Posted on Leave a comment

Curiosity, being childlike and Questlove’s experience getting older

Being childlike is important to creativity. Children are curious; they ask questions about everyone and everything. They don’t care who is better. They don’t care about their egos. They don’t care if someone is stepping on their own creativity. They play with abandon and talk to famous people with the same irreverence as the talk to their parents and friends.

“When I was ten, I was curious with reckless abandon. There wasn’t any fear about consuming things: if they interested me, I took them in. I ranged far and wide because I wanted to see what was out there,” says Questlove. “Now that I’m older, I’m more cautious. I’ve whittled my influences down to my pantheon of drummers and singers and guitarists, and it’s hard for new people to crack the shell.”

In “Creative Quest,” Questlove calls this a “hardening.” He says that there are some artists about whom he “feels a certain way,” which he explains is “nuanced form of snark.” It allows him to slow roll “whatever envy you admit by not admitting.”

This not-quite jealousy keeps Questlove from listen to a few artists “at all.” It may be that he doesn’t want to be influenced by or learn more about the artist or he feels a certain way, and “it gets worse with age.” Questlove recognizes this as a problem, this “brittleness,” and he says that as a person ages, he or she is going to have to deal with it.

There are a million reasons why its hard to be curious as you get older. Even with the Internet, it’s harder to satisfy that curiosity. Who has time to find out and understand why solar panels work? Who wants to learn new information that could challenge old, long held beliefs? Who wants to find someone younger doing something better in the same field wherein they both work?

It’s easier to keep on living with the information that one has accrued and not to challenge that status quo in one’s own life, even when one specifically self-describes as a creative. It’s much harder for people who think they’re only a little creative or they’re not creative. However, adopting a childlike acceptance of your own limitations and taking wonder in what other people are doing in your field (like children at play) will help you become more creative and have better ideas. It’s in the challenge and the questioning of the status quo that creativity thrives. Find the space that allows you to play, to be curious and to create.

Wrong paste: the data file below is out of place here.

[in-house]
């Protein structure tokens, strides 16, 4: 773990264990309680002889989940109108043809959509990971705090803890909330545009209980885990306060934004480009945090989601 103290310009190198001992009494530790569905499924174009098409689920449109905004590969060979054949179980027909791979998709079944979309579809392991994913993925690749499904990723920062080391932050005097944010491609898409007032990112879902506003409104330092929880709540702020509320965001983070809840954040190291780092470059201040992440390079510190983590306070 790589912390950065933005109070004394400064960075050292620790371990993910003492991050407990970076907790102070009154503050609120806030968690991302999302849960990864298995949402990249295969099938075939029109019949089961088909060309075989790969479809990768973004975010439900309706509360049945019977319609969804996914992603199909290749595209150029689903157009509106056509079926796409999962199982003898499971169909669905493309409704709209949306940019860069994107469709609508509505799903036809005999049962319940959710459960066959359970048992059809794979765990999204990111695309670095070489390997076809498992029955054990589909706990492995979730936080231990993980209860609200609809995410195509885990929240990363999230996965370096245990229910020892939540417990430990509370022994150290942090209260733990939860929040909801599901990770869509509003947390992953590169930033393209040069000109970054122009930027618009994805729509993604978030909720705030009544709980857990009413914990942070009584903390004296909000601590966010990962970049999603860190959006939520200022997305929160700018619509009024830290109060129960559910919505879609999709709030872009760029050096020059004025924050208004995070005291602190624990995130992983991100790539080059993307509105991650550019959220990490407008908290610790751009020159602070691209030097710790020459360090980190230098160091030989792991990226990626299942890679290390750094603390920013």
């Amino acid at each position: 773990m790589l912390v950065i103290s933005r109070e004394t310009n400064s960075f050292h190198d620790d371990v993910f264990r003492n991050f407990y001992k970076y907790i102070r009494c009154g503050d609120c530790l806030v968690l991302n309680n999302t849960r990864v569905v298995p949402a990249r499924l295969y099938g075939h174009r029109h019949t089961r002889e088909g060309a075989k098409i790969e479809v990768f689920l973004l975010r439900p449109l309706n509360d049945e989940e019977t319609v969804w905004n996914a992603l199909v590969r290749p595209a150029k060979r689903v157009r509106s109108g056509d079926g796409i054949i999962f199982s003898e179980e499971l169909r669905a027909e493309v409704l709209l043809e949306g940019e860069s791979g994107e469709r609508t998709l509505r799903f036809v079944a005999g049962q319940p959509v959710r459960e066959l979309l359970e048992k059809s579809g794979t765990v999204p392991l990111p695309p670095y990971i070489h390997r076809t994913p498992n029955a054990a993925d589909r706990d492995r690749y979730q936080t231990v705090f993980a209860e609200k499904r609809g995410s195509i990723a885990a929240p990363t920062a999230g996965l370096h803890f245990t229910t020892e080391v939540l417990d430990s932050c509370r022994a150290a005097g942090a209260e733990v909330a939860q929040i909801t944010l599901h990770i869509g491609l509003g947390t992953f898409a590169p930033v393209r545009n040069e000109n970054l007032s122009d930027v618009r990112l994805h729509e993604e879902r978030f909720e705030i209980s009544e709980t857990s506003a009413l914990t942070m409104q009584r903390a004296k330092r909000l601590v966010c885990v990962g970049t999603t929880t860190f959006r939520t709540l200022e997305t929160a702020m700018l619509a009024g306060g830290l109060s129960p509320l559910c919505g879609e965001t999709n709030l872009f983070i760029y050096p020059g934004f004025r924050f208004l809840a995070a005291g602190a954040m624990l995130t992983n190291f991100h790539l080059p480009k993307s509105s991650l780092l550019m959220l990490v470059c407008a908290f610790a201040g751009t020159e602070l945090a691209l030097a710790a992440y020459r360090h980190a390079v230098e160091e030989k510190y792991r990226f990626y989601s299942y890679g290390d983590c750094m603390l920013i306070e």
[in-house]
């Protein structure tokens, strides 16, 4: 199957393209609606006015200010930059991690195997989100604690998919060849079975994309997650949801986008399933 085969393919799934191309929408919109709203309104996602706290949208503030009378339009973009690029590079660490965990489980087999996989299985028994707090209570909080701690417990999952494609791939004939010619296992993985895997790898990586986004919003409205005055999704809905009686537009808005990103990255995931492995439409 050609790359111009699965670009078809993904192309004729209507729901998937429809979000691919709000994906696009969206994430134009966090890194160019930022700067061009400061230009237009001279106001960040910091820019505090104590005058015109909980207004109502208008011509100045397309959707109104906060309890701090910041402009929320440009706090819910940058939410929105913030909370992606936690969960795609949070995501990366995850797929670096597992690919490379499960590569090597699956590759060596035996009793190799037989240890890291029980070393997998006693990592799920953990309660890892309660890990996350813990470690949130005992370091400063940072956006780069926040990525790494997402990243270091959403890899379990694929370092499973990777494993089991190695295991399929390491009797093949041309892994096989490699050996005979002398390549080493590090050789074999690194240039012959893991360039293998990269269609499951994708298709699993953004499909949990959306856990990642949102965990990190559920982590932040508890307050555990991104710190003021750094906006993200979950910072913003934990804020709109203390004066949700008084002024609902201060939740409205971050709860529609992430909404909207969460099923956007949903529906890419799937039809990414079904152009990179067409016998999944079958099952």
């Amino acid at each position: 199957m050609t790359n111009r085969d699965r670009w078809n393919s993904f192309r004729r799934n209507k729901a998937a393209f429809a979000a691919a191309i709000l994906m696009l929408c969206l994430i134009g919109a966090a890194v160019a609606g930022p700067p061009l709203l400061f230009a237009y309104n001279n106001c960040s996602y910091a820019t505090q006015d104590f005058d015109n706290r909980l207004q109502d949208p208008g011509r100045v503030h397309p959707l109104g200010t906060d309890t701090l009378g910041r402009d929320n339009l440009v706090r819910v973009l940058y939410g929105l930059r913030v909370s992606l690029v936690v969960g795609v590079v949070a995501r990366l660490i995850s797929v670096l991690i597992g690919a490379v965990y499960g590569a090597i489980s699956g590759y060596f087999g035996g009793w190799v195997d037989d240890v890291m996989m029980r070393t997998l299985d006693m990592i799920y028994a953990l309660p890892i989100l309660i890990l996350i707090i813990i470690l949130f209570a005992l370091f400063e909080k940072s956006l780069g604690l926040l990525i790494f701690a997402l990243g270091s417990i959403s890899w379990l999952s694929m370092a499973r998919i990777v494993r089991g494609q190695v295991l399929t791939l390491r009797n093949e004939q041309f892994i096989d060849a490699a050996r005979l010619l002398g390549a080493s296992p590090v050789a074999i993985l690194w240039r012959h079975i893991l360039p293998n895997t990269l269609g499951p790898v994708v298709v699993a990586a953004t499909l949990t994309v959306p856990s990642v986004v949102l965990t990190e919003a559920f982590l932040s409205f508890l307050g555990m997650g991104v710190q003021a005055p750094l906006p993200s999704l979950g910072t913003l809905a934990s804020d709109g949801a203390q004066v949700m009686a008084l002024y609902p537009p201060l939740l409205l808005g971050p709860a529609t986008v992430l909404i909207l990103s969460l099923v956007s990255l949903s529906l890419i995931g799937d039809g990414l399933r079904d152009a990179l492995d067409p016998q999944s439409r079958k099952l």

For more on creativity and Questlove, check out: “‘The Pirate Union’ and collaboration” and the links at our Creativity page.

If you liked this essay, you can get more in ‘Penguinate! Essays and Short Stories.’ To improve your creativity, get ‘Disneyland Is Creativity.’

Advertisements
Posted on 1 Comment

‘The Pirate Union,’ collaboration, and Questlove’s ‘Creative Quest’

Skull wearing jester's cap with crossed swords underneath

When Edward Allen and I wrote “The Pirate Union,” we were in college. We passed the manuscript back and forth at least once a week with a reading for our friends on the weekend. Fast forward to years later, and Questlove describes the collaboration process for creativity (and “The Pirate Union”) perfectly.

“This was a collaboration,” writes Questlove in “Creative Quest” (p. 102) about working with Tariq, “We negotiated briefly, but most of the energy in the process was spent participating. He waited eagerly for my beat so that he could get going with his lyrics. I excitedly assembled my beat because I couldn’t wait to hear it with his lyrics.”

Ed and I weren’t writing music. We were writing a story, but the feel was the same. We only had one rule: We couldn’t kill the other person’s characters. This kept us from having to start over and having a book full of dead characters (though with the success of “Game of Thrones” maybe we should have killed each other’s characters).

What we did instead was try to find situations that would stump the other author. Sometimes, one of us would write just one sentence. Other times the situation would be much direr. “He leveled the gun at Chantel and pulled the trigger, firing three shots. ‘Three in the head, you know they’re dead.’ Chantel jolted back, dropping Charlie, her head cracked hard against the floor. Mr. Bigbottom smiled down at them and grotesquely blew on the end of his pistol like a cliché cowboy.”

Chantel wasn’t my character, so I couldn’t technically kill her. Ed’s jaw dropped; how could he write her out of this situation? I thought for sure, I had him. And then he smiled, he came up with a solution in seconds and took the manuscript from me. “I know exactly what I’m going to do,” he said. I was afraid and excited. How would he get her out of that situation? Chantel grew into one of my favorite characters.

“Collaborations work best this way, when there’s a mutual desire to see what the other adds,” writes QuestLove.

Like Tariq and Questlove in school, Ed and I had an audience who was also waiting for the next installment, and “The Pirate Union” is better for it.